Review of Never Let Me Go, by Kazuo Ishiguro
Copyright © by Jessica Schneider, 7/16/08
One of the bad things about being a great writer is that readers will come to expect that writer to reach greatness each time, and so if a work just falls short at very good or merely excellent, this can be a disappointment. This is just what Kazuo Ishiguro’s most recent novel, Never Let Me Go does. Because I have read now all of Ishiguro’s works—who has written great books like The Remains of the Day and An Artist of the Floating World as well as near great books such as A Pale View of Hills and The Unconsoled--I can say that Never Let Me Go let me down a bit but that is only because I expect more from him than I would other writers. As is, this is a good book albeit it lacks those moments of great insight as that of his earlier works, and sadly (or happily) were this any other writer I would have begun this review off on a more positive note.
Having said that, the novel is told from the first person point of view of a young woman named Kathy, and just as with his other works, Never Let Me Go is a very quiet novel in the sense that it works not only as a “dystopian” novel but also as a presentation of a character, where we learn her inner thoughts and quirks—a technique he has developed so successfully in his earlier books. In this novel, it is not that he does not succeed in developing a real and authentic character, it is perhaps the character herself who is not as insightful as his leading narrators in the past.
Just to give an example, there are moments in the book where the narrator tells a bit too much—and by “too much” what I am really saying is that there are times when she drifts into banal revelations that in his previous works would have been laced with keener observations. It also could be that Kathy isn’t as interesting a character as those from his other books, and as I mentioned earlier in this review, because it is nearly impossible to forget what he has accomplished in his other works, as a reader I found it difficult to not make those comparisons.
Many have compared this book to Orwell’s 1984 or Huxley’s Brave New World because the tale involves the breeding of “clones” or as they are known in the novel “students”. The students/clones are not viewed on the same level as that of the “guardians” and so the novel presents these ideas in a very subtle way regarding class and social distinction without being preachy or condescending.
Because I do not want to give away too many spoilers, those not reading this tale carefully can easily miss the subtlety Ishiguro uses when presenting these dystopian themes. The book also addresses ideas on authority and rebellion as well as loneliness without delving into excessive sentimentality. And despite the novel’s sci-fi leanings, he laces the narrative with realism, balancing these tropes nicely.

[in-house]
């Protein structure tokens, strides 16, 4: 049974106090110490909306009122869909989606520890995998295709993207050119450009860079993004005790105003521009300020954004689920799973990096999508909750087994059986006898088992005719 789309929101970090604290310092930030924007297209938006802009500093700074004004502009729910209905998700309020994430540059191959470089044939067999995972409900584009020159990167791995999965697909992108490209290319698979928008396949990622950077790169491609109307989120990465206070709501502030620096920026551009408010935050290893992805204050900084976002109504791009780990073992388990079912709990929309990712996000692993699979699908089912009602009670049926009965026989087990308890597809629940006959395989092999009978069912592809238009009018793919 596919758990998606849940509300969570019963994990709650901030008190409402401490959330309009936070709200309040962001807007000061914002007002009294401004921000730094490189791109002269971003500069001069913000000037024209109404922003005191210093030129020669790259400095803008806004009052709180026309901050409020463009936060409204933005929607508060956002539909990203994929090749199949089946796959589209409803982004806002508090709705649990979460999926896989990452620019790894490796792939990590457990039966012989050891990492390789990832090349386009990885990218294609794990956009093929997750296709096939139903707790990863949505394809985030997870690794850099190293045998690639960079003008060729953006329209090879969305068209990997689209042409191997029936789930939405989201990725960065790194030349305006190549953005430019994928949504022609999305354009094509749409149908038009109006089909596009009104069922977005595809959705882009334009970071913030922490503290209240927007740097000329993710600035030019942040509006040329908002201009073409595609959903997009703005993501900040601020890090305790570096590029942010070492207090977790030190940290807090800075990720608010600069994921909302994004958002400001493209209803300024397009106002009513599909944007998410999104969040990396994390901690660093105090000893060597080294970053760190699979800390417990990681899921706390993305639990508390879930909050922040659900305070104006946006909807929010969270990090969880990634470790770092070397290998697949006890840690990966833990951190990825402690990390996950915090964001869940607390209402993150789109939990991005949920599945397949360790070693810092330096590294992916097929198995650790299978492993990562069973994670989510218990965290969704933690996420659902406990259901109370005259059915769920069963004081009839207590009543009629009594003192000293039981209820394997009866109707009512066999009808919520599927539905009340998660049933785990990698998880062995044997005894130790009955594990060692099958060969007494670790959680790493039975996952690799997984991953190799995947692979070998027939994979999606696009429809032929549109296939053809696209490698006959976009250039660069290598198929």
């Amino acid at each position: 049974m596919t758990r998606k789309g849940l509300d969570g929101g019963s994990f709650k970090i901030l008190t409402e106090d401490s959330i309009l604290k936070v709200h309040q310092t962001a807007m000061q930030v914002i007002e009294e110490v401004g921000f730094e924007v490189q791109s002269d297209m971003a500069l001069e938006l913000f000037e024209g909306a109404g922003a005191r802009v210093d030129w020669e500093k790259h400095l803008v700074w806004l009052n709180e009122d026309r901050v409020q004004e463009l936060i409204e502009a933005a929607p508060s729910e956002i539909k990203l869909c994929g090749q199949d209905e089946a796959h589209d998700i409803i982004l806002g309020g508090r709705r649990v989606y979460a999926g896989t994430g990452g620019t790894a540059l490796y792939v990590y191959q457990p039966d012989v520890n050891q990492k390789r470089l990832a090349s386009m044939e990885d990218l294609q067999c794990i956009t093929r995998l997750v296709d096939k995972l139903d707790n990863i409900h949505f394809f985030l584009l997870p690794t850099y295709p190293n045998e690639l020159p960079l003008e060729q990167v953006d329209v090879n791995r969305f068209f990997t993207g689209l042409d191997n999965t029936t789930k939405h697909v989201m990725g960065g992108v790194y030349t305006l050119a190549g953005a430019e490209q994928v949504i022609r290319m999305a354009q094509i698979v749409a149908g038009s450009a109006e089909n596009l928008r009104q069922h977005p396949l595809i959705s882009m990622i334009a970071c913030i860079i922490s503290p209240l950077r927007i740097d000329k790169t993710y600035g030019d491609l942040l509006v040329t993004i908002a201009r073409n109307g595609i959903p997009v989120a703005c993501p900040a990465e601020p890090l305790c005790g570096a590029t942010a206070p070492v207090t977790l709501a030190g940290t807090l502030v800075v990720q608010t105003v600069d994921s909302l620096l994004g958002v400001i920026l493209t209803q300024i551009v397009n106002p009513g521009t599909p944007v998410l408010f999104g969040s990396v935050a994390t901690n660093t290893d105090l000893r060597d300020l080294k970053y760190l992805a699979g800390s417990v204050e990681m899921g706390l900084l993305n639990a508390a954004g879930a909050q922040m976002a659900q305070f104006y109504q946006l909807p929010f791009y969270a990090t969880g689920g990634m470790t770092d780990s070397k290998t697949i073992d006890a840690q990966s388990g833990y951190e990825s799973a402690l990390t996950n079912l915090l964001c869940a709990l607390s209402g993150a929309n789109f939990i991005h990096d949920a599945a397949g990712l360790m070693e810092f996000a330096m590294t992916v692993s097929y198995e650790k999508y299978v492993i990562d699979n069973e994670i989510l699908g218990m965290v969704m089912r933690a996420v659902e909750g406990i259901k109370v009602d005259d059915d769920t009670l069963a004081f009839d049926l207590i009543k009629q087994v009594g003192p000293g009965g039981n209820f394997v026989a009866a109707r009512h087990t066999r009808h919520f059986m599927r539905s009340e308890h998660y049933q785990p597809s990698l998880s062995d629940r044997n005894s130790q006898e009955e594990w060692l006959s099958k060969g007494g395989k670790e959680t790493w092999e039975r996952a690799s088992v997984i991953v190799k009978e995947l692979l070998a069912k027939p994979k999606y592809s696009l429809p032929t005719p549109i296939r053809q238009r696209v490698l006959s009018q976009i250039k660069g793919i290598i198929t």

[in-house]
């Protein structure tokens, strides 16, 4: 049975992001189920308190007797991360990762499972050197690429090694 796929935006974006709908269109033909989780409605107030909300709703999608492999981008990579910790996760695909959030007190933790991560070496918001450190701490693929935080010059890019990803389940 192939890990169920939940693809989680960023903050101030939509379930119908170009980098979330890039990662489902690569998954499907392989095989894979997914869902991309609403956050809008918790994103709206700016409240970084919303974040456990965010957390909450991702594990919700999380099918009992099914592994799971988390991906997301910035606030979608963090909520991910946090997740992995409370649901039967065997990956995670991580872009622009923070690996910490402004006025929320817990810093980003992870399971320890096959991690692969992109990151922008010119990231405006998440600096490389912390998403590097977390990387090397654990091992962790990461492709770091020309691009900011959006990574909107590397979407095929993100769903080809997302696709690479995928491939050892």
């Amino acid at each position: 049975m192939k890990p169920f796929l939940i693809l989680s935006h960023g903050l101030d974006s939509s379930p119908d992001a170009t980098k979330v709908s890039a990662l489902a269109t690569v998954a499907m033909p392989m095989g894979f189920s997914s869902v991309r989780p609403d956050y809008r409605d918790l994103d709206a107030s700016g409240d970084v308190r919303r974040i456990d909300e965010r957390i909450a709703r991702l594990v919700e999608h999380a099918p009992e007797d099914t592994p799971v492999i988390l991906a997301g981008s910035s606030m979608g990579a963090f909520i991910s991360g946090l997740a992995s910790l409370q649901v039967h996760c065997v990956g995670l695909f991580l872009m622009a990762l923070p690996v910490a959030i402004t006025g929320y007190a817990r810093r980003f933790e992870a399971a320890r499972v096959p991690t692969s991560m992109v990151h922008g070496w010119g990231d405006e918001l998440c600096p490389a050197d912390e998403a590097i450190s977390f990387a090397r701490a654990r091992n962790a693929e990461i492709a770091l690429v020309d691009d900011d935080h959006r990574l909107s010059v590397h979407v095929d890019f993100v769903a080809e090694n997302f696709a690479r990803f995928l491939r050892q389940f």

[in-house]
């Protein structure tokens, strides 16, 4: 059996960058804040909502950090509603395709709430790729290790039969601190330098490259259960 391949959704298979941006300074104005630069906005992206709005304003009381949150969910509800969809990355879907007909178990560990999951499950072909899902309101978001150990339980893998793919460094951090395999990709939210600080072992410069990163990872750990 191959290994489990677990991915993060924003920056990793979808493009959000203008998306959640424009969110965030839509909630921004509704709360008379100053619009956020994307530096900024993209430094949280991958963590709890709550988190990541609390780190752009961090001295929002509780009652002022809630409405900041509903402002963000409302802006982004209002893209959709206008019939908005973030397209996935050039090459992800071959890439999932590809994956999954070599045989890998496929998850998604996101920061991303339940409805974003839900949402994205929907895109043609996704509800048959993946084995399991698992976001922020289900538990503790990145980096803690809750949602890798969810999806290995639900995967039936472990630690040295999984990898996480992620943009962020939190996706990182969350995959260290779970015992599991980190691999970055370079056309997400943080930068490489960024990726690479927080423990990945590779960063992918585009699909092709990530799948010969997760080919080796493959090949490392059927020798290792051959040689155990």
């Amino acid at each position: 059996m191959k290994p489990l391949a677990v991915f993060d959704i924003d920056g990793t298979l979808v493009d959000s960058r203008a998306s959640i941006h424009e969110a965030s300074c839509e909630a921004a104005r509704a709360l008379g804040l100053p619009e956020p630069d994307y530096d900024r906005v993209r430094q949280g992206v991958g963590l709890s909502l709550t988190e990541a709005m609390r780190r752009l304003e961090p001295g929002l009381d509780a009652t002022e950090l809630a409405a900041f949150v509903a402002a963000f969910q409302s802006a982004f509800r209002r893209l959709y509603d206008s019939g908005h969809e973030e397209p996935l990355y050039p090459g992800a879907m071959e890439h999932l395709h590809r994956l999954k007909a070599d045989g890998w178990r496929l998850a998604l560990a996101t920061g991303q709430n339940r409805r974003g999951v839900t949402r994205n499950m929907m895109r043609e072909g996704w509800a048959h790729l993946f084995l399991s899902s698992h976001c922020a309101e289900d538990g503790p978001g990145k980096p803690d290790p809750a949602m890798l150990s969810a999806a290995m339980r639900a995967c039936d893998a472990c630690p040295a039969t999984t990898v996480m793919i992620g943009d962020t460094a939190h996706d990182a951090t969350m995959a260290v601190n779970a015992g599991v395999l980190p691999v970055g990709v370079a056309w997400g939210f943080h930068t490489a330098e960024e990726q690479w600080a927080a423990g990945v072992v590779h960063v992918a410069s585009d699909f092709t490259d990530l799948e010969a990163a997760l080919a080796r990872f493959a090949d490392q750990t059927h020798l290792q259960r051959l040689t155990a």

My impression of this book is based only upon one reading, and like all of Ishiguro’s novels, it probably deserves a second reading in order to fully dissect what is going on. Aesthetically I did not find this book as pleasing as his earlier books and so if readers are interested in tackling some of Ishiguro’s books I would recommend The Remains of the Day or An Artist of the Floating World first since I believe those two to be his best works.
And just to give readers a sense of an “Ishiguro moment” the book ends with Kathy getting out of her car and standing off by herself in an empty field. She stands before a fence where there are piles of rubbish and trash buried within the wire and in her mind she “imagined this was the spot where everything I’d ever lost since my childhood had washed up, and I was now standing here in front of it,” she says.
Anyone who has read either The Remains of the Day or An Artist of the Floating World knows that in those two books both characters end the tale by sitting alone on a bench, contemplating their own loneliness. And in a similar way, Kathy is doing the same. Yet, this moment does not have the impact like the others, it leans more towards trite than insight, and unfortunately it feels like Ishiguro is echoing himself.
Never Let Me Go is definitely an unusual novel—one that challenges many ideas on multiple levels. I am glad to now have read all of Ishiguro’s works and have an idea of where I rank each of his books. I suppose if merely a good novel is the worst that a writer can do, that his chances of being read a hundred years from now don’t look so bleak after all. Ishiguro is a must read for any lover of literature yet I would wait on this one—read the others first, then you’ll see for yourself what I mean.
[An expurgated version of this article originally appeared on the Blogcritics website.]
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